A bit of theory: data processing flow in brief
To be presented in a digestible way at a doctor’s screen, patient data is being pulled out of primary sources, such as Electronic Health Records (EHRs), insurance claims, clinical trials, medical equipment databases, and more. First and foremost, we conduct initial identification of raw data from primary sources to make sure it meets our criteria and its structure fits for further processing. After identification, we get down to the development stage, where we filter and clean the data in the received files. Developers minimize the amount of data able to distort the final picture by denoising, and write logic for further data processing. After data is processed, we conduct quality assurance and testing followed by the final verification. The final step is loading clean ready-to-go data to the destination server, in compliance with the predefined rules.
Pitfalls – can we do without them?
Data processing may appear straightforward at first glance, but I assure you, it's far from being simple. Any mistake, even a minor one, may lead to incorrect data loading, which is a serious incident in the context of the Healthcare sphere. Now, let's explore the prevalent errors in data analysis and processing, and understand their impact on patient data management and the efficiency of medical staff.
One of the weightiest and hard-to-fix errors – is an error made at the logic-building stage. Say, a patient has a test for the coronavirus infection, where only two results exist – positive and negative. To do a test the equipment processes the combination of metrics provided by sensors. On the basis of the data provided by sensors, the total value is calculated for result issuance via a formula inserted by a developer. Instead of pulling the raw data out of the equipment database directly, the software analyzes the metrics put in the formula, conducts calculations, and displays the total value, where 0 means negative and 1 means positive.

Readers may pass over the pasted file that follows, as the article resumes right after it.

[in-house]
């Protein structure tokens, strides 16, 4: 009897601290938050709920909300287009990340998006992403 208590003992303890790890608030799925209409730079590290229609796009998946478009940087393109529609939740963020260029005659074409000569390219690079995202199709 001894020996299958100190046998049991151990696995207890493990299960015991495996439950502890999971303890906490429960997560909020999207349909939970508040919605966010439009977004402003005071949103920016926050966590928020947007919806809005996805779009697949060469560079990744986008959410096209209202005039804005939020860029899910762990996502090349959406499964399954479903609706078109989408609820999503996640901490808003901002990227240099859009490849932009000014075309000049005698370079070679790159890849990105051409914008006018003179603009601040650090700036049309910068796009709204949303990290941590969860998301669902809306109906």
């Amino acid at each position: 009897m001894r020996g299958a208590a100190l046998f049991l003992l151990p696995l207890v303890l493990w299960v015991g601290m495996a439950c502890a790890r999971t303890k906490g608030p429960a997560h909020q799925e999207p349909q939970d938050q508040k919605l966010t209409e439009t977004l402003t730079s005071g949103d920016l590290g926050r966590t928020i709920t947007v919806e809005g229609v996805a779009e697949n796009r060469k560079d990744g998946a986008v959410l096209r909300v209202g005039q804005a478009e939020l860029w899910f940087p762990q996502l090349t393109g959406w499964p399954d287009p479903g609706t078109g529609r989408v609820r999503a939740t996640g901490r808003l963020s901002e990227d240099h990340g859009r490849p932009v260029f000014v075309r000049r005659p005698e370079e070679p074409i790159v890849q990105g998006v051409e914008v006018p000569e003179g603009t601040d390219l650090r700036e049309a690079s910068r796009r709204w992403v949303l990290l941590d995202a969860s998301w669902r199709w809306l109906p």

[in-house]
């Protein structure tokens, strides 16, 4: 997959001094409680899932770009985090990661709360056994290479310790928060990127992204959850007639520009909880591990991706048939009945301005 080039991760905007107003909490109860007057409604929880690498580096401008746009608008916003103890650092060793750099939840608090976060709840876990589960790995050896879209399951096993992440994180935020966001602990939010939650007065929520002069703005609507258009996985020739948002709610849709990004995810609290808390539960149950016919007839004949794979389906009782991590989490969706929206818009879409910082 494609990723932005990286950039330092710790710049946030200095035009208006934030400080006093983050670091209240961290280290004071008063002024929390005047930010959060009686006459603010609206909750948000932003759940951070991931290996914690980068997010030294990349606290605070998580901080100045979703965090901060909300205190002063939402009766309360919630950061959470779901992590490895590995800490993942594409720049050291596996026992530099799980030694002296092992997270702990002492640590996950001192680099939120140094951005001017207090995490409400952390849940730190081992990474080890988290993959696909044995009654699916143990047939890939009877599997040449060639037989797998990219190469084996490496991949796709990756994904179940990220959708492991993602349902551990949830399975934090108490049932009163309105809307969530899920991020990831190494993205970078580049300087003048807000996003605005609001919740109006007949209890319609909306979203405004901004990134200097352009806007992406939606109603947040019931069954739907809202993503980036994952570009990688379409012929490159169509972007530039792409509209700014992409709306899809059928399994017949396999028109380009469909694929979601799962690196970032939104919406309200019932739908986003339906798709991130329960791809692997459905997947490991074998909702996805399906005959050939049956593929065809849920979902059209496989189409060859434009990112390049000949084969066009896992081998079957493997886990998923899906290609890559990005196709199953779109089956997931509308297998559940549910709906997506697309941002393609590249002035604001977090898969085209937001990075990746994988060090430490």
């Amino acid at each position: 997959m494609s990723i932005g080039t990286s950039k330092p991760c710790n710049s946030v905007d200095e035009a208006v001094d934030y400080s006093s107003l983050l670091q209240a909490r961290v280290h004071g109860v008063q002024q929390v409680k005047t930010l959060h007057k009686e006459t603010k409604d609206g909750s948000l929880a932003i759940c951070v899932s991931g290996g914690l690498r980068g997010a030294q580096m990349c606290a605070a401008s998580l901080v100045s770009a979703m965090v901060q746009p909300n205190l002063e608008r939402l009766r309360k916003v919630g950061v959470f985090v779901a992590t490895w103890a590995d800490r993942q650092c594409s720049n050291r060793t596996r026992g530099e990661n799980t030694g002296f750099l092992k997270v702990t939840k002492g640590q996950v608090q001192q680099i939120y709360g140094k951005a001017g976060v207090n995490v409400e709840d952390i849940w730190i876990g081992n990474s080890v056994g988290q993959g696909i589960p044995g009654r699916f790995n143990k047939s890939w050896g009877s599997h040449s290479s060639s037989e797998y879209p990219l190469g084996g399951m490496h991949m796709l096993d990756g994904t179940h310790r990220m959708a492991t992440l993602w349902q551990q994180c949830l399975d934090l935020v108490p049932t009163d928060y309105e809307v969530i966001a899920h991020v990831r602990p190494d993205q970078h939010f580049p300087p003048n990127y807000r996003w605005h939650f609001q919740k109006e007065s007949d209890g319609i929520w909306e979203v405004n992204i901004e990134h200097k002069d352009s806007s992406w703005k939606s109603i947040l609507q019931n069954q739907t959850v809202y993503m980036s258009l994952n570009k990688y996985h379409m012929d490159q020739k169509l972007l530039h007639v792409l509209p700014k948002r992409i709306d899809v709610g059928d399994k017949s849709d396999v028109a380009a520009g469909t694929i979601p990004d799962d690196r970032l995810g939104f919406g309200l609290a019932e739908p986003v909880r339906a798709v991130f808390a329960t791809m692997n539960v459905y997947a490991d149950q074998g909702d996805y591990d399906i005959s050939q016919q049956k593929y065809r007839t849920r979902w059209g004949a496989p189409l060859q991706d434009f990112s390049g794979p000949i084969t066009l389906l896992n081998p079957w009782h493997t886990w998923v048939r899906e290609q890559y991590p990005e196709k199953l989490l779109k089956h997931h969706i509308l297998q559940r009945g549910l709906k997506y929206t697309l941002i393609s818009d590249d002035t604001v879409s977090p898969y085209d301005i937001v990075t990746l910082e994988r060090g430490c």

Of course, the developer doesn’t get the formula and metrics out of his/her mind. As a rule, the formula is provided by a healthcare professional, while the metrics are stored in the equipment database, a programmer has access to. And here lies the danger in incorrect formula writing. Below let’s consider several most common vulnerable points.
- Point 1: Wrong formula interpretation
The first, most common, and gravest – is a human error. Let’s consider a simple example. Say, a developer receives a formula with parameters from the equipment database that should be calculated. Some parameters can have similar names with the difference in one letter or number. And the programmer may simply mix them up and insert a wrong one, which makes the total value completely invalid.
It also may happen that all the parameters were chosen correctly but inserted in wrong places. And voila – parameters that should have been multiplied had been divided.
- Point 2: duplication issues
For example, a patient had a blood test. A health worker uploads the result in the database and accidentally does it twice, which leads to a duplication in the database. This produces a risk of repeat calculation of the same parameter, which affects the total value display and overall statistical data.
Logic coding is the most responsible task when working with data, and such kinds of errors are quite difficult to track. Especially in cases when the logic is tied up with various inbound data and also conditions. For example, one condition worked just right, while the second failed – in such a case we’ll have the foggiest idea of how the formula would perform as a whole. Therefore, our primary task is to minimize the possibility of errors in data analysis through validation and rigorous testing.
Data type discrepancies
Logic functioning is fully and completely the developer's responsibility. But there is something totally independent of a programmer's skills, yet having a direct impact on the software logic functioning and calculations – third-party data types. Let’s consider several examples with floating-point numbers and extreme values below: